London 'needs 600,000 new homes to avoid housing crisis'

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Almost 400,000 new council homes will have to be built in London at a cost of some £9bn to avert a housing crisis, a leading lobby group warns today.

Almost 400,000 new council homes will have to be built in London at a cost of some £9bn to avert a housing crisis, a leading lobby group warns today.

The investment in social housing would have to be accompanied by up to 200,000 new private sector dwellings, according to the business lobby group London First.

It said a hike in spending in housing was just one part of a shopping list of £100bn of new investment needed on transport, health and education over the next 14 years to sustain London as a world city.

It has launched a campaign ahead of the Government's comprehensive spending review (CSR) in the summer to ensure more money is earmarked for London.

Jo Valentine, the chief operating officer of London First, said that the capital's taxpayers made a net contribution of about £20bn to the rest of the UK every year.

"If the UK were a company, London would be its brand leader," she said. "As any business person knows you must continually re-invest in your leading brand and not treat it as a cash cow to be milked until it is worthless."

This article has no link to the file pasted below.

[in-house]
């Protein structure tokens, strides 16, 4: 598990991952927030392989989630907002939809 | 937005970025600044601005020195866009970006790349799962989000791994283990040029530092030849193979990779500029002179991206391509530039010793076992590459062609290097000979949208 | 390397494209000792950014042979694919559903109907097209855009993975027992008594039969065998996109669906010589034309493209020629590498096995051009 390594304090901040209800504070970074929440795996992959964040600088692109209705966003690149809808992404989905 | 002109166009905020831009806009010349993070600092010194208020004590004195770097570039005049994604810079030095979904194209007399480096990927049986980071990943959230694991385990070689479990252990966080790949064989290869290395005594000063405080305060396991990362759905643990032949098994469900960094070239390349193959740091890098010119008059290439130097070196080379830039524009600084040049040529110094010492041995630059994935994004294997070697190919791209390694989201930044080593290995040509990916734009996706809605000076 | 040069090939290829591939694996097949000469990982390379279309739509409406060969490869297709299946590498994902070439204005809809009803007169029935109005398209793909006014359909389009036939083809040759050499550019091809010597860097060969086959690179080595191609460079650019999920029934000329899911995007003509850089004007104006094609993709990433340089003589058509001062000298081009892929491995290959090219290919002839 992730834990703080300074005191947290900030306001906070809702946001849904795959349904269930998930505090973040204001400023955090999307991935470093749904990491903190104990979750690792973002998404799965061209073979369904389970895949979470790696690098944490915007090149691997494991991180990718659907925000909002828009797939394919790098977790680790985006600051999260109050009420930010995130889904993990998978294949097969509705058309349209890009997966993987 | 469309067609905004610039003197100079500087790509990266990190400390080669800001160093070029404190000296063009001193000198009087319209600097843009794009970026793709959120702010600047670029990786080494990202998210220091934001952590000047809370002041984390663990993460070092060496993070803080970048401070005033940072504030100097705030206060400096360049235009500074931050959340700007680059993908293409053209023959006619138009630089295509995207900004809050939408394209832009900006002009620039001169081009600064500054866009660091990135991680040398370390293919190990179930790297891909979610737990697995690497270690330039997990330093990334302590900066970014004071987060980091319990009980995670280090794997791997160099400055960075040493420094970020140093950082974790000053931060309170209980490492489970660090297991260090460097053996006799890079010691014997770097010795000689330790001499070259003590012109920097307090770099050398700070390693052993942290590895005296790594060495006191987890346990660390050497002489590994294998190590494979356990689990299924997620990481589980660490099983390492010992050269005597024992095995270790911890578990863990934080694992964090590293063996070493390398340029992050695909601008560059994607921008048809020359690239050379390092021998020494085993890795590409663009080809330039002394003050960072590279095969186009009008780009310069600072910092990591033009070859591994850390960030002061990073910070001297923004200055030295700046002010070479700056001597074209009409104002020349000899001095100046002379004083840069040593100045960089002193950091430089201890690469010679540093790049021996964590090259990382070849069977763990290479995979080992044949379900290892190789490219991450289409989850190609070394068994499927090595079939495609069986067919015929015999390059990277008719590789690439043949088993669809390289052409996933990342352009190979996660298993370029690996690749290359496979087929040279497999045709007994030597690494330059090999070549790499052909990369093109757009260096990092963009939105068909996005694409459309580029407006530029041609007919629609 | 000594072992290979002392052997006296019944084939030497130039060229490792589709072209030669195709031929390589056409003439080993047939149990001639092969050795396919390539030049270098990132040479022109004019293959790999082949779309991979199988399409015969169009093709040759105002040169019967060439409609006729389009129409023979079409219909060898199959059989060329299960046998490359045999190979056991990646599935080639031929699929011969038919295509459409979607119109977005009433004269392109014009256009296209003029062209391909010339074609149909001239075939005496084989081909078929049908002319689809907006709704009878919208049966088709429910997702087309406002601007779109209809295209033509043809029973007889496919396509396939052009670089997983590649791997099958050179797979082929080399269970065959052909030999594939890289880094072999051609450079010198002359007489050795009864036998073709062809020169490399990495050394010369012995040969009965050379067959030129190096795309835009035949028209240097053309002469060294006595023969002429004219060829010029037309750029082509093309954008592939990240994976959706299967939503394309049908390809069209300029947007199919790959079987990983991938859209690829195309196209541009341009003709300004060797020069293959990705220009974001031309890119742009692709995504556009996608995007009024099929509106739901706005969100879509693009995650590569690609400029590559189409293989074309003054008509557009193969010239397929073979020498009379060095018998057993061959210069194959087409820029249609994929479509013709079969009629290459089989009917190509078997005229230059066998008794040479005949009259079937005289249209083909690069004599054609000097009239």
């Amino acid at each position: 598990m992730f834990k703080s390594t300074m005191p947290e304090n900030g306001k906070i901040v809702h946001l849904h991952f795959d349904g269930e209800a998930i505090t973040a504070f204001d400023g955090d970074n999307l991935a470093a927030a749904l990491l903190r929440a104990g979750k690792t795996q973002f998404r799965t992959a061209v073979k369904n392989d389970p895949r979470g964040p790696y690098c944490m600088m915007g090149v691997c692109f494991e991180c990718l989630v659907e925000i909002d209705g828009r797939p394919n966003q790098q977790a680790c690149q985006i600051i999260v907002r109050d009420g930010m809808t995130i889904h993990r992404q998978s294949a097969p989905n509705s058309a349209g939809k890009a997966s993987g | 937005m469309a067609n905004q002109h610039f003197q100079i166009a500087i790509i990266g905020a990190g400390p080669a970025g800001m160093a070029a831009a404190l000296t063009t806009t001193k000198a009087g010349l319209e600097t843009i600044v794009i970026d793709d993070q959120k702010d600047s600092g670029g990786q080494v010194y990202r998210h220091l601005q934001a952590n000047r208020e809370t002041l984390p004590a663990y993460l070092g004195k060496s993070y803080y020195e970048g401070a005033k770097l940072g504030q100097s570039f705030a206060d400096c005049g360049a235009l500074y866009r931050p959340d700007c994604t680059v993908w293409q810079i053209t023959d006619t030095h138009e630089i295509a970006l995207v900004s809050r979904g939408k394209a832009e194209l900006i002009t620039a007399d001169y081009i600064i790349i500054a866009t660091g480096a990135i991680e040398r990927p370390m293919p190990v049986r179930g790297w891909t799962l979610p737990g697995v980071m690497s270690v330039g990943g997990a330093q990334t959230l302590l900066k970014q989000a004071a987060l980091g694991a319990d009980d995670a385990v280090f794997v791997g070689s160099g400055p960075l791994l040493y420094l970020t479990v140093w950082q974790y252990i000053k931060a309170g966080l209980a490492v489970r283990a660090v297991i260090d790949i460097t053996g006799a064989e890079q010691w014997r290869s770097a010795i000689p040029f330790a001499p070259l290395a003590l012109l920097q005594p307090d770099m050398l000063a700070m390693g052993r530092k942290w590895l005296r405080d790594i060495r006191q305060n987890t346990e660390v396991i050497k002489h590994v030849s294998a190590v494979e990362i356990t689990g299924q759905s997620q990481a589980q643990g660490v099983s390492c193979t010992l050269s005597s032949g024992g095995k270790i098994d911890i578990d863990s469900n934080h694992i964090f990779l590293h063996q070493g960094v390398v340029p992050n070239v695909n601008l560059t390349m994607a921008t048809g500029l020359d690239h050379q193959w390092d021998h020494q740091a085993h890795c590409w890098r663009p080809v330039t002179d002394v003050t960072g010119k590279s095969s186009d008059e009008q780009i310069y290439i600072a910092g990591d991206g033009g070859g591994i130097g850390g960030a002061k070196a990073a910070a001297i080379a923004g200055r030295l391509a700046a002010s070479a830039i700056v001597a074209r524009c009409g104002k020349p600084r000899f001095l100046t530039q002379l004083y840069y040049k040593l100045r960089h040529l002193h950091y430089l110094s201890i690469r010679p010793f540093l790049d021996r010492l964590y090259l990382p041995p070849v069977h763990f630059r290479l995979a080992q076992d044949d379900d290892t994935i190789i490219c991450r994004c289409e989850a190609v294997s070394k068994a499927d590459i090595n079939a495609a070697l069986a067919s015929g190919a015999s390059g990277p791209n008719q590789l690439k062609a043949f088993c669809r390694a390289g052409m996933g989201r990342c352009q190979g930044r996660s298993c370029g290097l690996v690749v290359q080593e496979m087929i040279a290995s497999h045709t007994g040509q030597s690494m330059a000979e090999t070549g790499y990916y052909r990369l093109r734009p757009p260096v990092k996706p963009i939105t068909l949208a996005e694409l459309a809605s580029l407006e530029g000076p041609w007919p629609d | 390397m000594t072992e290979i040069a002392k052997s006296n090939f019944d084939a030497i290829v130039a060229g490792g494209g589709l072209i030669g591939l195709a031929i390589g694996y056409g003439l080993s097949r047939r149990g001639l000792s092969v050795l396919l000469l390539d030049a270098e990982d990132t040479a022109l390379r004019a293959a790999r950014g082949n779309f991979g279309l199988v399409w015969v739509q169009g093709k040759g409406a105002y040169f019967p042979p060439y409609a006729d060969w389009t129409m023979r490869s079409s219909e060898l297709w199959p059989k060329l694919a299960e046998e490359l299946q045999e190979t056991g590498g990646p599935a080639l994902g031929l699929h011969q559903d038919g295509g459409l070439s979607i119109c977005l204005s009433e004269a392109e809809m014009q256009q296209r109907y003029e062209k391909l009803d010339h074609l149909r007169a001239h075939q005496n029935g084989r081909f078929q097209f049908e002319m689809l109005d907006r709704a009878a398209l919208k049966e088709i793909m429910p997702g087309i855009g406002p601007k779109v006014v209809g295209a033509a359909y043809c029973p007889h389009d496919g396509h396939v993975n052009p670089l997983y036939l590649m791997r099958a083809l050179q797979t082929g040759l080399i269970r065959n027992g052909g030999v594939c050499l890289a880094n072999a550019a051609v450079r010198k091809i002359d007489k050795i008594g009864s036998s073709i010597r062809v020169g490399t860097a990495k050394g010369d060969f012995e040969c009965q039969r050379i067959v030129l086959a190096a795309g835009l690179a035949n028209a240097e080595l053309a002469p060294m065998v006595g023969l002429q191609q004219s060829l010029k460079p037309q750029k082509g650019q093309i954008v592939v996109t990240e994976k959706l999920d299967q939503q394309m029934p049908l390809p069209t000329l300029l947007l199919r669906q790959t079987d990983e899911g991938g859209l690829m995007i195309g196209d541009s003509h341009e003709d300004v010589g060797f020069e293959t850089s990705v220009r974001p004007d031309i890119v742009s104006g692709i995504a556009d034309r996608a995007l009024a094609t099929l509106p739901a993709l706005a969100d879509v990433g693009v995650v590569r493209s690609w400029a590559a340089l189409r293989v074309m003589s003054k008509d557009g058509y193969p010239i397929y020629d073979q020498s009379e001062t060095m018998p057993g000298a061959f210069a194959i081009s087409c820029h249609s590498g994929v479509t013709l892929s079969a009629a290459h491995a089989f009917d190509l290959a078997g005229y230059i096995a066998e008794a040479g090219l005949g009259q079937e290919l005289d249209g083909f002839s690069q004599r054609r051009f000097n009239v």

The population of London is estimated to grow by 700,000 by 2016, according to the Greater London Authority.

London First said this surge in numbers meant that public and road transport had to be improved, schools and hospitals had to be improved and expanded and more homes needed to be built.

London First said the £100bn represented was equivalent to £7bn a year or 6 per cent of the city's annual GDP

And it said that total could be achieved without massive investment from the private sector. It said £42bn in public money would have to be more than matched by £57.5bn of private sector investment.

It said transport needed £52bn, of which £22bn public and £30bn private, £28bn for housing, with a £9bn-£19bn split, £8.5bn for the NHS, composed of £3.5bn and £2bn, and £11bn on education, of which £4.5bn state funding and £6.5bn commercial investment.

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